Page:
A Psychology expert witness is a Psychologist who testifies on behavioral, cognitive, and mental health issues affecting children and adults. Psychology is the field of science dealing with the human mind, particularly as it relates to cognitive function and behavior. Clinical Psychologists diagnose and treat behavioral, cognitive, and mental health issues that affect patients of all ages, though Child (Pediatric) Psychologists focus on children, adolescents, and their interactions with family. Some Psychologists hold a Master’s Degree requiring 2 to 3 years of graduate education beyond a Bachelor’s Degree. Psychologists with the highest level of training secure doctorate degrees requiring up to 7 years of postgraduate education. Psychologists with a Doctor of Psychology (PsyD) degree focus heavily on clinical work, while those with a Doctor of Philosophy in Psychology (PhD) focus on research and methodology while also performing clinical work. Psychologists work in a variety of settings including private practices, universities, outpatient facilities, and correctional healthcare systems (prisons and jails). In their clinical practice, Psychologists treat diverse mental health conditions including depression, anxiety, addiction issues, and grieving. They use a variety of tests and assessment tools to evaluate cognitive functioning (intelligence) and personality traits that will aid them in rendering care through psychotherapy, counseling, or consultation with other specialists who may prescribe medication. In the latter situation, Psychologists work closed with Psychiatrists (M.D.s) who can facilitate patient care through medications, advanced testing, and hospitalization. Psychologists may also work with Neuropsychologists who use neuropsychological assessments and tests to diagnose and treat mental health issues stemming from neurological disease.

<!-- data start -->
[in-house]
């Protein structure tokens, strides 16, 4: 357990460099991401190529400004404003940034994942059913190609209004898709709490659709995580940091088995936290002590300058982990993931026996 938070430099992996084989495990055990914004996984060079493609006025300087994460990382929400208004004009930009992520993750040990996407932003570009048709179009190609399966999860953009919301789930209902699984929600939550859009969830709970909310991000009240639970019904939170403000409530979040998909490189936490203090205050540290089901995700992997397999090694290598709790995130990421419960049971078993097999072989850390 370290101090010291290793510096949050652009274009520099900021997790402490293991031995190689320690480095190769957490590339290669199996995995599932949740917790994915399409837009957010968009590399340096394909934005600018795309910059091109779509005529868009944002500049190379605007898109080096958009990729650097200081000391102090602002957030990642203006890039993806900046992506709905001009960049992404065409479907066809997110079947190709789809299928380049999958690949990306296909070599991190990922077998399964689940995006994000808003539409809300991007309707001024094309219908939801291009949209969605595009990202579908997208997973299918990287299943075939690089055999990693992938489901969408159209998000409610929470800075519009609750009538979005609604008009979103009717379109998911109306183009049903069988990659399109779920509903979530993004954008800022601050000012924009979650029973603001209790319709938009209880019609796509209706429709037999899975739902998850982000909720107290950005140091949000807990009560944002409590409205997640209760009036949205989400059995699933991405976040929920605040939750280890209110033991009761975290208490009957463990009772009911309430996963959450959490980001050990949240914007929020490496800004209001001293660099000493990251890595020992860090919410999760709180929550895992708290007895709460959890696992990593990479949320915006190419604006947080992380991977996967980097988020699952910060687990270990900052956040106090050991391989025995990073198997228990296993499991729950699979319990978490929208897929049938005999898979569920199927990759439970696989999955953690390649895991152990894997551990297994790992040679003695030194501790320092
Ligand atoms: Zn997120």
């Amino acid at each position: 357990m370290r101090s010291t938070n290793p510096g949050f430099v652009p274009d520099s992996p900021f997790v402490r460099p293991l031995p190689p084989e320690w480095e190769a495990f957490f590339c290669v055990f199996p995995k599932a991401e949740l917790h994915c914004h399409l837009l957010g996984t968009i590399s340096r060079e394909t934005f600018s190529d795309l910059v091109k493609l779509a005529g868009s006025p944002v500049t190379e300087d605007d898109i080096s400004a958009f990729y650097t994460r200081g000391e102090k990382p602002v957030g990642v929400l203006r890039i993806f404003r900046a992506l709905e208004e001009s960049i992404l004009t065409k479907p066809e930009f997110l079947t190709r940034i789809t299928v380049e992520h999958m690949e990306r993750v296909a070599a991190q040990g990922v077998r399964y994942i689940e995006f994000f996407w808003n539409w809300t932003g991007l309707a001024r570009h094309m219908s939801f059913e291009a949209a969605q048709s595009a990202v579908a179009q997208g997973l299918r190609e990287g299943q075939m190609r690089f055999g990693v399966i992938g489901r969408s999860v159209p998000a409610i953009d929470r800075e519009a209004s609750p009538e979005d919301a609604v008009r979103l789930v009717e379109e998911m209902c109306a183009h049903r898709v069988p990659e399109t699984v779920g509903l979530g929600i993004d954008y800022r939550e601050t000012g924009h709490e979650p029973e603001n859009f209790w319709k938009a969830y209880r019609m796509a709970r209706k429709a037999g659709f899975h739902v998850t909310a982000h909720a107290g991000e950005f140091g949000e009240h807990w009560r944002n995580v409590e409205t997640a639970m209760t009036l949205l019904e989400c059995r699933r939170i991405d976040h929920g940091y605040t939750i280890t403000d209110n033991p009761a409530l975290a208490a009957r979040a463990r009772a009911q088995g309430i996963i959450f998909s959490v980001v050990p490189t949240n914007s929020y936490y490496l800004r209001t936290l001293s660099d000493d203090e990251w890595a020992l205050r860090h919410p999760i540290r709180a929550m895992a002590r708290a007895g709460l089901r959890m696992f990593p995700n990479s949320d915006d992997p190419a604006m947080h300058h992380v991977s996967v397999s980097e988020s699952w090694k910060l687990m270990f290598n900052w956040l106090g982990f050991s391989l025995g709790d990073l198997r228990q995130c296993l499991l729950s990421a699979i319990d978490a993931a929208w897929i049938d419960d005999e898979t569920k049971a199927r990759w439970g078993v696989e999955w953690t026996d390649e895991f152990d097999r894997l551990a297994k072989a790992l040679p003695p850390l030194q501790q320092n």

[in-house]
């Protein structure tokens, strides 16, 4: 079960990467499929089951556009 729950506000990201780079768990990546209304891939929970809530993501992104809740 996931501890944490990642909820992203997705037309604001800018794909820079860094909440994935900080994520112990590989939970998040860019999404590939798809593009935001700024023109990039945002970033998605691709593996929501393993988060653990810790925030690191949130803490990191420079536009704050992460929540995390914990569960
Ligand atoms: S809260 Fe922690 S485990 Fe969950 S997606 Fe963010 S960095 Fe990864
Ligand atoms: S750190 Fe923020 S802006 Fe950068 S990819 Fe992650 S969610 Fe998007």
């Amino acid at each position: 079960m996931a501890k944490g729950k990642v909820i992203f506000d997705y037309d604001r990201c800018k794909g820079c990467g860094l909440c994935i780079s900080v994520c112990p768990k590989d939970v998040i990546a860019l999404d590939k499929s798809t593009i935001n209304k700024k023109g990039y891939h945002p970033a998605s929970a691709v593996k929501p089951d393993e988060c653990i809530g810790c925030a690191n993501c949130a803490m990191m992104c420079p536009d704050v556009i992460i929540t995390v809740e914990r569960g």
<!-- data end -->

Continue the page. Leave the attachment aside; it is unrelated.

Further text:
A Psychology expert witness is required in a range of situations in medical litigation, predominantly in Family Law cases involving child custody and guardianship issues. Although relatively uncommon, malpractice allegations against Psychologists may involve standard of care such as an improper diagnosis that subsequently subjected a patient to unnecessary treatment and/or employment restriction. Psychologists also may be asked to perform an Independent Medical Evaluation (IME), at which time the Psychologist will see the involved party and perform psychological assessment and testing.